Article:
After a truly revolutionary product design is introduced, I imagine engineers at competing companies angrily flinging their slide rules across the room and proclaiming, “Of course! That makes perfect sense! Why didn’t I think of that? Why?!” That was my first thought when unboxing Niles’ new Cynema Soundfield, “Why has no one thought of this before?” That was immediately followed by, “And thank God they included a comprehensive installation manual!”
In-wall speakers have been around for more than 25 years, and while there have been some amazing design advancements, they still pretty much boil down to round or square options. But the inherent problem with in-wall speakers is positioning them. Even during new construction, stud layout often requires reframing so the speakers–especially the center channel–are centered on the display. In a retrofit, this positioning is a total crapshoot, which is why virtually every soundbar to date is an on-wall model.
Depending on the speaker size the Niles Cynema Soundfield is offered in 48-, 55-, and 65-inch wide versions, which refers to the grille width–there are limitations on how close a stud can be to the centerline of the TV. However, the ingenious design of Niles’ Cynema Soundfield lets installers deliver a sleek, stylish in-wall speaker centered in virtually any retrofit application, with no risk of getting burned by a stud finder after you’ve already started chopping out a section of a customer’s wall.
As mentioned, the Cynema includes a comprehensive installation manual that you’ll welcome on your first go. Once you understand the procedure, however, it’s incredibly simple and virtually foolproof, differing only slightly from a typical in-wall install. To experience the installation as realistically as possibly without chopping a 52.25-inch hole in my wall, I built a 16-inch on-center stud wall that I insulated and used for the installation.
Depending on the speaker size—it is offered in 48-, 55-, and 65-inch wide versions, which refers to the grille width–there are limitations on how close a stud can be to the centerline of the TV. The 48-inch model must be at least 3.75 inches from a stud, and the 55-inch model has to be at least a quarter inch away. (There are no issues with the 65-inch model.) So, be sure it’s clear prior to going all Samurai Jack with a jab saw. A cutout template is included.
Once the hole is cut, you’ll have a cavity with exposed studs in the wall, but no worries or drilling required. The Cynema uses slide brackets that screw into the studs, leaving a slight gap behind for wire routing. Clamp-down end brackets are also included to secure the edges to the drywall if the studding isn’t within three inches. The mounting rails then slide into these brackets.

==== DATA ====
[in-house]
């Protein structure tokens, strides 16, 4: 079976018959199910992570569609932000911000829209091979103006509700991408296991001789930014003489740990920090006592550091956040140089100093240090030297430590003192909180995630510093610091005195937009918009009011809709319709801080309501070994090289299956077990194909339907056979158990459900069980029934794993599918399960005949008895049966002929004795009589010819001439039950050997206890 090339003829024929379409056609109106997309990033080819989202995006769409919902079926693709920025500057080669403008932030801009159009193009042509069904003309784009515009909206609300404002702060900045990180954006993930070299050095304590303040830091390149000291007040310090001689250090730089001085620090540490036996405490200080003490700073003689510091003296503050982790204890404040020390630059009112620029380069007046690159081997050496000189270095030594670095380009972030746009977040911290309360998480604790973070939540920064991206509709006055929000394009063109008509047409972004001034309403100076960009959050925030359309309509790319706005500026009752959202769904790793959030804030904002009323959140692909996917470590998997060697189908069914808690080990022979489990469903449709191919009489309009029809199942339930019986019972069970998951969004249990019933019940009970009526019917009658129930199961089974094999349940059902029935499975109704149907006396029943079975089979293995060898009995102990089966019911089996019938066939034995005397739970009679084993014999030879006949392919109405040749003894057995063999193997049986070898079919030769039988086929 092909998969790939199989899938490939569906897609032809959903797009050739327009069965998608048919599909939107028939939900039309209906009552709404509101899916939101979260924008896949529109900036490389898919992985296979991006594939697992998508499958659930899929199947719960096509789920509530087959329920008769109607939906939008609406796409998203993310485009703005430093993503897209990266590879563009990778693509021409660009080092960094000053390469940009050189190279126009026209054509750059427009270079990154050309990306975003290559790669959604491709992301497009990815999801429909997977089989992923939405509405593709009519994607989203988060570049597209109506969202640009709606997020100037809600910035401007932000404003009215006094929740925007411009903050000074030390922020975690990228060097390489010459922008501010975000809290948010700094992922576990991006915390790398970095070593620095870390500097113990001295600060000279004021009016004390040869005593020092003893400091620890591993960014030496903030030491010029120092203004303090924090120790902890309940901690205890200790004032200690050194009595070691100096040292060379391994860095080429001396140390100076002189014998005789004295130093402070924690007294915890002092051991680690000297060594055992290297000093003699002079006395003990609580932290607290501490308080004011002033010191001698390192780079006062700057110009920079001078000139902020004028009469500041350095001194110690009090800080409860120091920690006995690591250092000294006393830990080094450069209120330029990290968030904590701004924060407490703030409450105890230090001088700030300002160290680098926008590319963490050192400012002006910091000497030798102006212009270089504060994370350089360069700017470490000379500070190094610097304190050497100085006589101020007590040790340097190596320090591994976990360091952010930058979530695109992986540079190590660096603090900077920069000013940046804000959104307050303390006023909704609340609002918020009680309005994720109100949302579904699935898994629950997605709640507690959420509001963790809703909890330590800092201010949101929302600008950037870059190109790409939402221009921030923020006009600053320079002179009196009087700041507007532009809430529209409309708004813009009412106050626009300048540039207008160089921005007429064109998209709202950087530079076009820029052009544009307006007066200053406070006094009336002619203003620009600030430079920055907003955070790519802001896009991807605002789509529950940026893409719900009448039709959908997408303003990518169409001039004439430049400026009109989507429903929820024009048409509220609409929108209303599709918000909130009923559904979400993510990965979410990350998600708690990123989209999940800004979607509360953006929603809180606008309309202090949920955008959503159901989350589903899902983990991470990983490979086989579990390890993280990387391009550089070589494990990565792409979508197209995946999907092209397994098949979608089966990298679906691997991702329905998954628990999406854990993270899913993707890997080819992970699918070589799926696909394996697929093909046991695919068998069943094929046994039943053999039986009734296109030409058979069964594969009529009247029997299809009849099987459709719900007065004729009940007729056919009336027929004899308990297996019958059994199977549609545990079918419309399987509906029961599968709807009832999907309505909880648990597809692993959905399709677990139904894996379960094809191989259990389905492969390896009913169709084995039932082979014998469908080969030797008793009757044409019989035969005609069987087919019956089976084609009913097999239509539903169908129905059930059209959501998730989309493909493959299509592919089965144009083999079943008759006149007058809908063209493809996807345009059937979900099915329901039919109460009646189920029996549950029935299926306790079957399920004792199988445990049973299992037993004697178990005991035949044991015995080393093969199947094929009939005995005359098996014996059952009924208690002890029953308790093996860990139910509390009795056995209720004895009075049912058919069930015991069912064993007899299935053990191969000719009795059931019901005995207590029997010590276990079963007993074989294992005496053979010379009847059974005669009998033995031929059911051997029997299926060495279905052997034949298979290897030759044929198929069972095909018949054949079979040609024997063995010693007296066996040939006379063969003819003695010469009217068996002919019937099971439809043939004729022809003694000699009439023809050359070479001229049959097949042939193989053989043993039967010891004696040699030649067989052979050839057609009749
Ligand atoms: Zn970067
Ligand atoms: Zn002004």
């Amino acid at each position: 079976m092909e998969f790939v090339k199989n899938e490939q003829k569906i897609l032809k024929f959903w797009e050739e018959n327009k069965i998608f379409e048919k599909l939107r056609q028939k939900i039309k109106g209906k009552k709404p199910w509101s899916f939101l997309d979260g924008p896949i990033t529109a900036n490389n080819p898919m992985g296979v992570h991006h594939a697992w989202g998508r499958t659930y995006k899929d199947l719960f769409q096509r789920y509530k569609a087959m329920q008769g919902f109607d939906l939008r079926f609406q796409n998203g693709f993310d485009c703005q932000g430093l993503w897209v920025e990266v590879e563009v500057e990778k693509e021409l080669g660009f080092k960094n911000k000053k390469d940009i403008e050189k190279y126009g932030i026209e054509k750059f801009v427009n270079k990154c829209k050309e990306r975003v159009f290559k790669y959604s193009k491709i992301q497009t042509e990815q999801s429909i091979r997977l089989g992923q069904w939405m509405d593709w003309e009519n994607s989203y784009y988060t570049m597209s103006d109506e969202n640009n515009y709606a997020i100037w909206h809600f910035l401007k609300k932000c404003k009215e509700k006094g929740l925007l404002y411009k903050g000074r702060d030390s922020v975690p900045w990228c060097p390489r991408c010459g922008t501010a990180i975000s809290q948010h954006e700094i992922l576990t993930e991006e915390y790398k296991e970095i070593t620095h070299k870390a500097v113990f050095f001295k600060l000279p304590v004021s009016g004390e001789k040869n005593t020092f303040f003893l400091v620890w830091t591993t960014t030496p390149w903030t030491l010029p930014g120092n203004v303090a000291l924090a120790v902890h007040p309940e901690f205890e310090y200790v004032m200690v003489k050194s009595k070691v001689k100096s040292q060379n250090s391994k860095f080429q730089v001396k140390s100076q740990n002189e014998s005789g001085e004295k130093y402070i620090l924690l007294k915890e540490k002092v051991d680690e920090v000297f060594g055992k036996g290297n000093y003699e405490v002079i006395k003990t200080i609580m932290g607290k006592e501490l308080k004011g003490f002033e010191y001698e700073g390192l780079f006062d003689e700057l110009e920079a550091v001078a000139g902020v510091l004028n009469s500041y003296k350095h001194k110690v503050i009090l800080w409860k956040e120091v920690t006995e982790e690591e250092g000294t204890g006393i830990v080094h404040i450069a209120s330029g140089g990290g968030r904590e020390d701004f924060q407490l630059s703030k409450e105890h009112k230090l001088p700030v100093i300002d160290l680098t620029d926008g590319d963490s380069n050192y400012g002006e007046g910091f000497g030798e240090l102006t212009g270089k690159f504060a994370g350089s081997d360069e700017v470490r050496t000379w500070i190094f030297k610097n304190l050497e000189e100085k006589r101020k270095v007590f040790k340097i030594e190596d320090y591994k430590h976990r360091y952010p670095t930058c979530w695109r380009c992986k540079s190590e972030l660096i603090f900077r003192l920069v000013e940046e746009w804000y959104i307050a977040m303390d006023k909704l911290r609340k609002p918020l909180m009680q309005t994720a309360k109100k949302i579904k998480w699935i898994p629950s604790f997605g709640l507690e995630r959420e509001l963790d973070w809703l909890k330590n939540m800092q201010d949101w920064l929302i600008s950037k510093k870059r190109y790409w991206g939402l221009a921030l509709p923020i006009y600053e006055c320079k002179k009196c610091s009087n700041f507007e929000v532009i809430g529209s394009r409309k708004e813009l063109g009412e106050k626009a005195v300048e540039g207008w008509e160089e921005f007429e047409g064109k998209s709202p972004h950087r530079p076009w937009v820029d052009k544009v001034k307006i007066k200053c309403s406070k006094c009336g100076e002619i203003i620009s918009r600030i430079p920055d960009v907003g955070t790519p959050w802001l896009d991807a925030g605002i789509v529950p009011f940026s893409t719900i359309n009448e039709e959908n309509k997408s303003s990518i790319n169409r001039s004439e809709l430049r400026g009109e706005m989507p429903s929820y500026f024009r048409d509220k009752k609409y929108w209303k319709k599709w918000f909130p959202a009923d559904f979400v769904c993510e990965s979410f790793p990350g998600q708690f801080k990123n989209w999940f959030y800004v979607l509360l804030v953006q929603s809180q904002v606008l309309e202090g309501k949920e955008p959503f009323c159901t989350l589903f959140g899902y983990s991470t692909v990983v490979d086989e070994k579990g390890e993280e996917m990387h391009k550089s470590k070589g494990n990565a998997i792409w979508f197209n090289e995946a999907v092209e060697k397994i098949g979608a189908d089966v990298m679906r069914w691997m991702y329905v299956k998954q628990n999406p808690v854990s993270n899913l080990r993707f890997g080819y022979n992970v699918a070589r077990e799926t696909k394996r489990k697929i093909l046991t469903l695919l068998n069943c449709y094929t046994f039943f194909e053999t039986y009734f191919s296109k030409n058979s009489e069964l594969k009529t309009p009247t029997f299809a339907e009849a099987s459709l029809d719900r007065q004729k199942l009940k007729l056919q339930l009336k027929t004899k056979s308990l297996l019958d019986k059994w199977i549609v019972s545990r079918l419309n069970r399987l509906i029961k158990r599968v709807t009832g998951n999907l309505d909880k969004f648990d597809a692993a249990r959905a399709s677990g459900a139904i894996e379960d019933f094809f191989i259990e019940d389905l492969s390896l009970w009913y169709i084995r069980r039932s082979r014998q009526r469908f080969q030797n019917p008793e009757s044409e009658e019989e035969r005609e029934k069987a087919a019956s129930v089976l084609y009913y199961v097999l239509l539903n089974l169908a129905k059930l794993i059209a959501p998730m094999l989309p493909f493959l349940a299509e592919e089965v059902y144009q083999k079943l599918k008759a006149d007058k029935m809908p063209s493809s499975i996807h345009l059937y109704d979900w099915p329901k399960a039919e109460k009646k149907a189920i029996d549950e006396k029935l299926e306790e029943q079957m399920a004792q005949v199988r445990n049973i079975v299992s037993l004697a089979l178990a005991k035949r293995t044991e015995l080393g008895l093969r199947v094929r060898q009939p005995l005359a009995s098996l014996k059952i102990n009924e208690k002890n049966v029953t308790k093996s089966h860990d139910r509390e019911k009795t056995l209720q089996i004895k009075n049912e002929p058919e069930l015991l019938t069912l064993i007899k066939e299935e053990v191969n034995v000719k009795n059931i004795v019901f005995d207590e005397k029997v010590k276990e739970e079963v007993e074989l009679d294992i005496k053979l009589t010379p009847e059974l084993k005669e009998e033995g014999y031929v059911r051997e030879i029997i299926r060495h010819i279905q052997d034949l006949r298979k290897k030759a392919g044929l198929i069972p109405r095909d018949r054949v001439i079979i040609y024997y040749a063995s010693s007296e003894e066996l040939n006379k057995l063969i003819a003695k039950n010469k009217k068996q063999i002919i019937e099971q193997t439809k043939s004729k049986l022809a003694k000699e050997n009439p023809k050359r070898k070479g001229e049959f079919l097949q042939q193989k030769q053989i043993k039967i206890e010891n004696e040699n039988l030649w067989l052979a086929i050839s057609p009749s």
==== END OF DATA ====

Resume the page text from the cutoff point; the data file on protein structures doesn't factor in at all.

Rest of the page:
The speaker and amplifier modules have handy swing-out brackets that hold them in place on the rail, leaving your hands free to make wiring connections. Once connections have been made, the modules rotate into the wall and snap into the frame, not requiring any screws or tools.
Wide audio mode on the Niles Cynema Soundfield opened up the sound, adding the missing high-end and sounding more open and spacious. The high-voltage module cuts into the wall below the speaker and connects to the amplifier module via low-voltage DC, meaning that an electrician isn’t needed for the retro.
Once installed, I connected my iPhone via mini-jack cable and my Kaleidescape via HDMI. The speaker automatically selects the active input, but overrides to the digital Toslink/HDMI input if multiple sources are playing. The Cynema doesn’t come with a remote, but it can learn the volume up/down and mute commands from any remote and Niles offers some discreet IR codes that include additional commands.
I played a variety of music, movies, and TV audio through the bar and quickly discovered it only decodes Dolby Digital, meaning any discs encoded in DTS–or lossless audio formats–didn’t play. Voices sounded good through the speaker, making it easy to understand dialog-heavy shows, and I could even make out what Bane was saying in The Dark Knight Rises, which is no small feat.
Bass is lacking, not too surprising considering the driver size, and Cynema definitely sounded like it was missing the bottom octaves. I also found the audio a little “boxy,” being very full of midrange but lacking detail to the high-end. Then I used the discreet IR code to turn wide audio mode on, and it really opened up the sound, adding the missing high-end and sounding more open and spacious. The speaker also sounded far more impressive after I paired it with a Niles SW8 powered sub. This compact sub delivered the deep, powerful bass that had been lacking, making Cynema sound like a much bigger, far more impressive speaker. I would definitely recommend pairing it with a sub.
There are adjustments for raising/lowering the left, center, and right speakers, but no display for the adjustment or volume level which drove the control freak in me crazy wondering where they were set.
Bottom line, the Cynema won’t be for everyone. At $1,750, the 55-inch model I tested is at the upper range of soundbar pricing and doesn’t include a much-needed sub. But a sub is easily added – even wirelessly–and for a retrofit demanding improved sound and a discreet in-wall design, the Cynema may be an installer’s best friend.
Terrific retrofit design fits wide range of installs, incredibly simple to install
Lack of bass, no display of levels
• Easily retrofits below flat panel TV in existing stud walls
• 30-watt x 3 RMS power output from amplifier module
• Easily connects to Niles wireless subwoofer transmitter system
• Auto selection of active input, with TV input taking priority
• Inputs: Toslink optical digital, HDMI, analog stereo 1/8-inch (x2), 1/8- inch IR receiver; Outputs: RCA subwoofer, HDMI
• Dimensions: 3.75 x 52.25 (cutout H x W, inches) 5.25 x 55 (grille H x W) 3.5-inches deep behind 5/8-inch drywall